The age of mobility is getting closer
It seems like you can’t go to a conference these days without hearing at least one of a few things.
Lots of millennials are more interested in being able to access and use an item than physically own it, that customers are increasingly connected via their mobile devices, and are using these devices to do more and more of their shopping and research, and that, as a result of all of this, we’re seeing new business models emerge.
One thing that sometimes dips a bit under the radar is that PCP is often described as a usage product (as people may just hand the car back at the end of the term) and that PCH is growing its market share – despite a number of major lenders still not offering it.
Looked at in this way, it’s perhaps unsurprising that a product like EvoGo can grow fairly rapidly, with relatively little money spent on advertising.
The question is whether this will impact traditional car finance, and if so, to what extent, and how?
While complimenting the FCA may make me unpopular to some, the work everyone in motor finance has had to go through to ensure they put the customer at the heart of what they do will no doubt ensure traditional motor finance players are as well placed as possible for whatever challenges may occur.
There are a few areas people have been quite open to me about concerning how the industry needs to improve. For one thing, it needs to get better at actually letting customers access the finance. Again, you don’t need to look far to see people saying things like “customers don’t want to have to go to the dealership, choose their car, apply for finance, then go home to collect documents, fax those documents, and so on” and there is a reason for that. The majority of customers these days will have researched online, and there’s a not insubstantial chance they are coming to a dealer with a view to picking up and paying for the vehicle there and then. Anecdotally, I know people who’ve done this without even taking a test drive. The aim then is to make it as easy as possible for customers to finance that car on that first, and potentially last, visit.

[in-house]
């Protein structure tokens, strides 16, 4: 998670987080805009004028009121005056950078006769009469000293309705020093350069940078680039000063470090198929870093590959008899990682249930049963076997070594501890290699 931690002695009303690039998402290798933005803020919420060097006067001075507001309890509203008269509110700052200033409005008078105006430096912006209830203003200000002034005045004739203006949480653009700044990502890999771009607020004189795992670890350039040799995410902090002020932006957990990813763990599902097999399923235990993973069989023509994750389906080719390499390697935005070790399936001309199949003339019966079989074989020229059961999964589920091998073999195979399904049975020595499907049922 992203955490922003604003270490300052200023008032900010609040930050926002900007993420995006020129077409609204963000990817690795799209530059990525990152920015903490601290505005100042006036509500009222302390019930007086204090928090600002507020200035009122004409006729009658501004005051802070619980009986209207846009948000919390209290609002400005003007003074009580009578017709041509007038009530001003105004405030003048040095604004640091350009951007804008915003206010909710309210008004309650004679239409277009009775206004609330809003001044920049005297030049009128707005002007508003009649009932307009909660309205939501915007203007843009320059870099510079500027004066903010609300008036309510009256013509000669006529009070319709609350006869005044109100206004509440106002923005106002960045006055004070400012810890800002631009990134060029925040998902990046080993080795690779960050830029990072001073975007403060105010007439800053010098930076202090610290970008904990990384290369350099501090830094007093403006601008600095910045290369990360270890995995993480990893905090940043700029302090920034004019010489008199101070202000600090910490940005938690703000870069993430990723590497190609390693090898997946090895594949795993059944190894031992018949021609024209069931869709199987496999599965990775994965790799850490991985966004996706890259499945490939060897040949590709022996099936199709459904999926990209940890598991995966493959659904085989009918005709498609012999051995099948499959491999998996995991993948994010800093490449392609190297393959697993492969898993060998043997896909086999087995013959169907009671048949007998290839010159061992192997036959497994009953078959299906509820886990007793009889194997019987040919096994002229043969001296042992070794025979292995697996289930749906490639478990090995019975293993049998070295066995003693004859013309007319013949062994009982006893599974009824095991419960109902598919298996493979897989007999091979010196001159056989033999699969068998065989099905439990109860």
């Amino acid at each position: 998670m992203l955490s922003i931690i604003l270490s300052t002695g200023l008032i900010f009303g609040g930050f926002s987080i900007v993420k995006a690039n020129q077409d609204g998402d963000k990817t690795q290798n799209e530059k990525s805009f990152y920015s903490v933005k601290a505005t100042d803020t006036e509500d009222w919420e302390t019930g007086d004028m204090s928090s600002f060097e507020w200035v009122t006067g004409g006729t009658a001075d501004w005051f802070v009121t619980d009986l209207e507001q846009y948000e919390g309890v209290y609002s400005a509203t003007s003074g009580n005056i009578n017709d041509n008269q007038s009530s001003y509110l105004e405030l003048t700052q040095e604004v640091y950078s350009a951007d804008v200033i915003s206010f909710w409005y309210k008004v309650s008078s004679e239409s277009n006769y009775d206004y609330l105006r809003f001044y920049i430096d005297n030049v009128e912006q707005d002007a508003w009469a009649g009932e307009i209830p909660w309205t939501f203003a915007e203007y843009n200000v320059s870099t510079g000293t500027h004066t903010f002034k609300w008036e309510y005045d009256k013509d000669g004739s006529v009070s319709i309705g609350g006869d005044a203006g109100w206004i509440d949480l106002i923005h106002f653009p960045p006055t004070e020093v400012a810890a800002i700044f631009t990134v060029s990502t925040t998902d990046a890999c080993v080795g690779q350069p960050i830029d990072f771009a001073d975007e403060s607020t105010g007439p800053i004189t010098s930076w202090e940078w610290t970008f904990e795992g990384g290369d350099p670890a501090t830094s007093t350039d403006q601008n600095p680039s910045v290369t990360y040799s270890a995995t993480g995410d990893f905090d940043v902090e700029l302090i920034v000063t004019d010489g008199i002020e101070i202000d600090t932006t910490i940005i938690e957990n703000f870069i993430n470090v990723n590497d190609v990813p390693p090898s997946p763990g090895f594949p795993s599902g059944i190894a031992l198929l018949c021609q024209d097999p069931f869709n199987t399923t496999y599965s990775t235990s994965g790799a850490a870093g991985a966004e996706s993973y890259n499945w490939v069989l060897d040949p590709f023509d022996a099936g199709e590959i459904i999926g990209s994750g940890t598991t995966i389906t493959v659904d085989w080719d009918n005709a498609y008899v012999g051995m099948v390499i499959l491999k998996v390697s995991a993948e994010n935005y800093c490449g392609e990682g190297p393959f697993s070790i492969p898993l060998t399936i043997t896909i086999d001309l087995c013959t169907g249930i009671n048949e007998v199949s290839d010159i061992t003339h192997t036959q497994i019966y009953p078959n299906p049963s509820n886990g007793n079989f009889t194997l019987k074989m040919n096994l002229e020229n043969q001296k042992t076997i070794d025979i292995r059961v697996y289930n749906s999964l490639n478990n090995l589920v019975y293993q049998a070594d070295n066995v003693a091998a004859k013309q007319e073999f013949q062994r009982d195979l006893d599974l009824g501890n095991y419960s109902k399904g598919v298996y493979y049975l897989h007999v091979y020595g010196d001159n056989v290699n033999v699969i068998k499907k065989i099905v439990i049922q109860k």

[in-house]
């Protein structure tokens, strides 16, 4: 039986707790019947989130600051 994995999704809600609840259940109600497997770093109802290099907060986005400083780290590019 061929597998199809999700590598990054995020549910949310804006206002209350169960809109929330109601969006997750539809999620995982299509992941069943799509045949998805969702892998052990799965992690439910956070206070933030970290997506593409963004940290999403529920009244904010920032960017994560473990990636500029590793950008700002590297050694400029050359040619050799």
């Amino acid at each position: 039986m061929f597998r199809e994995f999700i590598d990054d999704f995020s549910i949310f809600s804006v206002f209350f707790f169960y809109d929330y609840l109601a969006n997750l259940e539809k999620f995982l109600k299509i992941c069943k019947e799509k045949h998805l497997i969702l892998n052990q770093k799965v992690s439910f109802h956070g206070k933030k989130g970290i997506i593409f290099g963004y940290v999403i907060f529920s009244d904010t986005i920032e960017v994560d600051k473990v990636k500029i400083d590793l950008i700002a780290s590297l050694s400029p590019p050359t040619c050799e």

On the other hand, with new car sharing clubs emerging in inner city locations, there may be a decline in private sales, which none of us can do anything about, which would inevitably means less business for POS consumer car finance. Will these inevitably be a threat to traditional players? In the long run, maybe. In its current guise, however, it’s still probably a bit too centred on urban dwellers, and there are still too many cases where the convenience of owning a car massively outweighs any advantage car clubs currently have.
Whether this will change in future, and if so, to what extent, only time will tell.